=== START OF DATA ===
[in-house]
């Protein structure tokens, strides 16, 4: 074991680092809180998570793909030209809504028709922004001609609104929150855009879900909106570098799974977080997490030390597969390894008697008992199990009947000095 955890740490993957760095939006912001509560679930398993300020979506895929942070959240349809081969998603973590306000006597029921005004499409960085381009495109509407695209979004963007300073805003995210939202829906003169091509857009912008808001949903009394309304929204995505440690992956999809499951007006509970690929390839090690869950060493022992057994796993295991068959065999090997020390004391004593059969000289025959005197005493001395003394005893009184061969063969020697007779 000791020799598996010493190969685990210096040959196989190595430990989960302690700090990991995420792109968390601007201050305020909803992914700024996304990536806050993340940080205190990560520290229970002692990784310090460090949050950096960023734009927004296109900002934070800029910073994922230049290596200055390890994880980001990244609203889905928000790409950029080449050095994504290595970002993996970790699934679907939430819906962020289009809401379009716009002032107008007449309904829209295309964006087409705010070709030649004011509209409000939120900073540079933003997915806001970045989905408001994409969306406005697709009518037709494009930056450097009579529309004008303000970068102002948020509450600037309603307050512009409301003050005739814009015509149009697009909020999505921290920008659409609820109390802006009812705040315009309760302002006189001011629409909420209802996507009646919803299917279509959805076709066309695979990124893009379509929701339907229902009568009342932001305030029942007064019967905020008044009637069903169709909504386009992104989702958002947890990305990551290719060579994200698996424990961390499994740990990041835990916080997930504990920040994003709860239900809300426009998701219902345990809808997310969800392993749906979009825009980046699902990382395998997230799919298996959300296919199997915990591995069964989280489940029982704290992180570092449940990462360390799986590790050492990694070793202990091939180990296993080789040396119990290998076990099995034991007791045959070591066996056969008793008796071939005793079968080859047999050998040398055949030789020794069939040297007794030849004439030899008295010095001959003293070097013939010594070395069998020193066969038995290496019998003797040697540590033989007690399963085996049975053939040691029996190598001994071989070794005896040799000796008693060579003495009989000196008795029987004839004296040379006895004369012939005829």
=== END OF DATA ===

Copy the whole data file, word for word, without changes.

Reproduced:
[in-house]
């Protein structure tokens, strides 16, 4: 074991680092809180998570793909030209809504028709922004001609609104929150855009879900909106570098799974977080997490030390597969390894008697008992199990009947000095 955890740490993957760095939006912001509560679930398993300020979506895929942070959240349809081969998603973590306000006597029921005004499409960085381009495109509407695209979004963007300073805003995210939202829906003169091509857009912008808001949903009394309304929204995505440690992956999809499951007006509970690929390839090690869950060493022992057994796993295991068959065999090997020390004391004593059969000289025959005197005493001395003394005893009184061969063969020697007779 000791020799598996010493190969685990210096040959196989190595430990989960302690700090990991995420792109968390601007201050305020909803992914700024996304990536806050993340940080205190990560520290229970002692990784310090460090949050950096960023734009927004296109900002934070800029910073994922230049290596200055390890994880980001990244609203889905928000790409950029080449050095994504290595970002993996970790699934679907939430819906962020289009809401379009716009002032107008007449309904829209295309964006087409705010070709030649004011509209409000939120900073540079933003997915806001970045989905408001994409969306406005697709009518037709494009930056450097009579529309004008303000970068102002948020509450600037309603307050512009409301003050005739814009015509149009697009909020999505921290920008659409609820109390802006009812705040315009309760302002006189001011629409909420209802996507009646919803299917279509959805076709066309695979990124893009379509929701339907229902009568009342932001305030029942007064019967905020008044009637069903169709909504386009992104989702958002947890990305990551290719060579994200698996424990961390499994740990990041835990916080997930504990920040994003709860239900809300426009998701219902345990809808997310969800392993749906979009825009980046699902990382395998997230799919298996959300296919199997915990591995069964989280489940029982704290992180570092449940990462360390799986590790050492990694070793202990091939180990296993080789040396119990290998076990099995034991007791045959070591066996056969008793008796071939005793079968080859047999050998040398055949030789020794069939040297007794030849004439030899008295010095001959003293070097013939010594070395069998020193066969038995290496019998003797040697540590033989007690399963085996049975053939040691029996190598001994071989070794005896040799000796008693060579003495009989000196008795029987004839004296040379006895004369012939005829």